Cornelia Jones Pond. Recollections of a Southern Daughter: A Memoir by Cornelia Jones Pond of Liberty County. Athens and London: University of Georgia Press, 1998. xlvi + 118 pp. $24.95 (cloth), ISBN 978-0-8203-2044-1.
Reviewed by Mary Carroll Johansen (Library of Virginia)
Published on H-SAWH (July, 1999)
A Southern Belle's Civil War
Thanks to the Records of Antebellum Southern Plantations series and such recent publications as An Evening When Alone: Four Journals of Single Women in the South, 1827-67 and The Civil War Diary of Clara Solomon: Growing Up in New Orleans, 1861-1862, the journals and memoirs of antebellum and Civil War-era women are becoming accessible to a wider audience. A recent addition to this field is the memoir of Cornelia Jones Pond of Liberty County, Georgia, edited by Lucinda MacKethan, a professor of English at North Carolina State University. Pond dictated her recollections to her daughter in 1899 in order to "give pleasure to [her] children and grandchildren" (p. 2). This is the first time the 208-sheet manuscript, housed now at the Midway Church Museum in Midway, Georgia, has been published in full.
Pond was a member of an elite Georgia planter family; her father, William Jones, owned close to one hundred slaves. After the war, he and Cornelia's brother, William Louis Jones, published the Southern Cultivator, one of the most respected agricultural newspapers in the South. Cornelia's husband, Thomas Pond, was a university teacher before the war; in the postwar years, he became an Episcopal clergyman.
Nela Pond, as Cornelia was called, lived in households full of women, including her mother, her sister, female slaves, and her six daughters, but men dominated her life. Nela's father, who gave her the status of a planter's daughter, had the strongest influence. According to her memoir, he was the kind, good father who indulged her wishes for luxuries in her girlhood, provided her with the household furnishings her husband's salary could not give her, and sheltered her and her children on his plantation while Thomas Pond went off to war.
Drew Faust has argued that by changing the southern social system, the Civil War challenged the foundations of personal identity. Whiteness, patriarchy, and female dependence lost some of their cultural value. Pond probably experienced less change in her life than did many other southern white women, however, because the most important men in her family circle, including her husband, father, brothers, and brother-in-law, all survived the war. The family remained part of the economic and social elite, and Nela Pond stayed in a subordinate gender position within her household. Still, Appomattox brought with it an end to the Jones family's plantation life in Liberty County, leaving Pond longing for the past. While her narrative dwells in loving detail on the antebellum period, it glosses briefly over the postwar era.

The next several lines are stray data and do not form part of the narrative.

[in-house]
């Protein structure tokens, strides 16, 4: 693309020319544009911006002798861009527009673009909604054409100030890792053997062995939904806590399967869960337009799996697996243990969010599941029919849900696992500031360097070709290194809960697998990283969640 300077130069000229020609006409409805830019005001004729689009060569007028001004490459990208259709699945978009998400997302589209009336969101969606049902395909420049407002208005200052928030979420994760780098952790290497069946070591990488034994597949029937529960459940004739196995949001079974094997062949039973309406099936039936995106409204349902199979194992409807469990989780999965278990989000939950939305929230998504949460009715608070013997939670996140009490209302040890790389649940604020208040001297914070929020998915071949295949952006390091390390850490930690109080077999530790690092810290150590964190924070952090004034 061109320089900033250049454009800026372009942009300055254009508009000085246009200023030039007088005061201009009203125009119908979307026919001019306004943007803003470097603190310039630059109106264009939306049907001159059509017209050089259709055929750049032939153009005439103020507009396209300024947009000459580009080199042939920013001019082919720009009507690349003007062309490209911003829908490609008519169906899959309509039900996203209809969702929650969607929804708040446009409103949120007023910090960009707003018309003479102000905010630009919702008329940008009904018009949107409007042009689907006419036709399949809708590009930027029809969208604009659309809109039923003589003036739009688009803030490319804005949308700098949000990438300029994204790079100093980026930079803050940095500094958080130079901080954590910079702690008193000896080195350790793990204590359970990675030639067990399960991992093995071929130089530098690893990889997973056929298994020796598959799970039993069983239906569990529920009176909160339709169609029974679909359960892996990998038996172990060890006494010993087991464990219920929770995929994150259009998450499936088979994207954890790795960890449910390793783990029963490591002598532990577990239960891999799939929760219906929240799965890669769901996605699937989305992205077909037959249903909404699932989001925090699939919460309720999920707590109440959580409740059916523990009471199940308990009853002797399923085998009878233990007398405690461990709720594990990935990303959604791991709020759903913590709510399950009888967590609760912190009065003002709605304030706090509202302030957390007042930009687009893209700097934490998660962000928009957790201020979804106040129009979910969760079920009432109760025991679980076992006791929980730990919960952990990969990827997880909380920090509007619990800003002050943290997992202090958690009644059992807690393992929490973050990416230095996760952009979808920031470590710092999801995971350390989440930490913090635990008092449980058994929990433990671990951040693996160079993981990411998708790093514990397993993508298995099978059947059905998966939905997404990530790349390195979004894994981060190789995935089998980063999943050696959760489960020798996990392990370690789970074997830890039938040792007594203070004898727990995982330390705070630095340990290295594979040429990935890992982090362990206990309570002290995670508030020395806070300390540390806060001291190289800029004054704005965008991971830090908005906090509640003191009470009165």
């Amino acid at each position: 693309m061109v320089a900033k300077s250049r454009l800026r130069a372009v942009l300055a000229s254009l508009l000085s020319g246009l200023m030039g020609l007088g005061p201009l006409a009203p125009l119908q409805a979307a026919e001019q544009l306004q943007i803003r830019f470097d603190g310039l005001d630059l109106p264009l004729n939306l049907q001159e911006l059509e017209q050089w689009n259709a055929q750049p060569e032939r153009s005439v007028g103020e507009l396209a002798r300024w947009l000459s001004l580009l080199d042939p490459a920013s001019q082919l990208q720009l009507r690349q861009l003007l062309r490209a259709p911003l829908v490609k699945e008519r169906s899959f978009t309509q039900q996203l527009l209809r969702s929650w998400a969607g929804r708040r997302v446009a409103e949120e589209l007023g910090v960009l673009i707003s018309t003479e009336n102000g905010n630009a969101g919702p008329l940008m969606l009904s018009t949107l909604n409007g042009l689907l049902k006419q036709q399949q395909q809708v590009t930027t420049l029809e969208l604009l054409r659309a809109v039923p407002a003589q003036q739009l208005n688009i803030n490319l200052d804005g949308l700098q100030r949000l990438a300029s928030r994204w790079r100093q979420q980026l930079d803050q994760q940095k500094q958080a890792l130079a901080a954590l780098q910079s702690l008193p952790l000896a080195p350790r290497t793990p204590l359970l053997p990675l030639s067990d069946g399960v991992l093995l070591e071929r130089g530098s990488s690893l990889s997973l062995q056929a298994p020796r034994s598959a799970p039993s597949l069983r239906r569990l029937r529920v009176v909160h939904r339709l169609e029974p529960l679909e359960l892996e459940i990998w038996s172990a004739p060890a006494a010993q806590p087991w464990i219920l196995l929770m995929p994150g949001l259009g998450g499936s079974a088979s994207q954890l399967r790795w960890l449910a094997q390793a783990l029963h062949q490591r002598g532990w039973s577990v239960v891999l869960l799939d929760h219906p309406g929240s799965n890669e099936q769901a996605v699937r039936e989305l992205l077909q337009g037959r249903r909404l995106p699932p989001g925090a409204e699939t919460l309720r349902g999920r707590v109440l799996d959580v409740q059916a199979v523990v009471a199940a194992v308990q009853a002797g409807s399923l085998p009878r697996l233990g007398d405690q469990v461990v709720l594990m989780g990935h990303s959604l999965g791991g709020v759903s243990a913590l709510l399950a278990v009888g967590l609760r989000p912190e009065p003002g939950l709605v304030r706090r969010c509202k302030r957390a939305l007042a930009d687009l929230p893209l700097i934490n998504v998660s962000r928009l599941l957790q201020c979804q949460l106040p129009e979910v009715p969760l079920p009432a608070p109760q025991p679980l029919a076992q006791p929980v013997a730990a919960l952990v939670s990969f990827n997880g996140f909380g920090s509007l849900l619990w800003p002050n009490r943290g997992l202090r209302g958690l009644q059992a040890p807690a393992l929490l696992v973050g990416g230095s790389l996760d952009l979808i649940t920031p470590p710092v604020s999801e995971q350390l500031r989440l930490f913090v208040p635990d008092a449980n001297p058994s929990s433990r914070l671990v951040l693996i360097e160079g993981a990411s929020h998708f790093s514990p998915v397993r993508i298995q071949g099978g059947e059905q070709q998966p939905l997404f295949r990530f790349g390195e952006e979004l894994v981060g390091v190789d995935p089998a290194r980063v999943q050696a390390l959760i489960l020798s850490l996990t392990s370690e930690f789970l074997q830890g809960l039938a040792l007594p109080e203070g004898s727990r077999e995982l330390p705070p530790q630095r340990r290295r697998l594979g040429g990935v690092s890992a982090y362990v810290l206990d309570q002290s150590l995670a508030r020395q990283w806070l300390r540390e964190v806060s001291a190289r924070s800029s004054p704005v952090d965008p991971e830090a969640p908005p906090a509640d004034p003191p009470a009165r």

Class, race, and gender consciousness are strong but largely unspoken in Nela Pond's recollections. As MacKethan points out in her introduction, Pond adhered to the paternalistic view of slavery as a benign institution. Slaves, Pond suggested, were part of the plantation "family" and found great joy and satisfaction in caring for their "young misses" (pp. xix-xi, 20). From her viewpoint, African-American slaves did not choose freedom during the war but were "demoralized" (p. 73), or left without moral guidance, by the sudden end of slavery. No longer could Pond see these men and women as trusted servants; instead, she expressed sharp indignation that "our own Negroes" (p. 79) could aid Federal troops or take food and personal items from her family and friends. Pond, however, proved herself able to adapt to the "new regime" of paying workers for their labor in the household and on the plantation (p. 92). By 1868, she wrote, it seemed that her family had "begun life anew" (p. 94).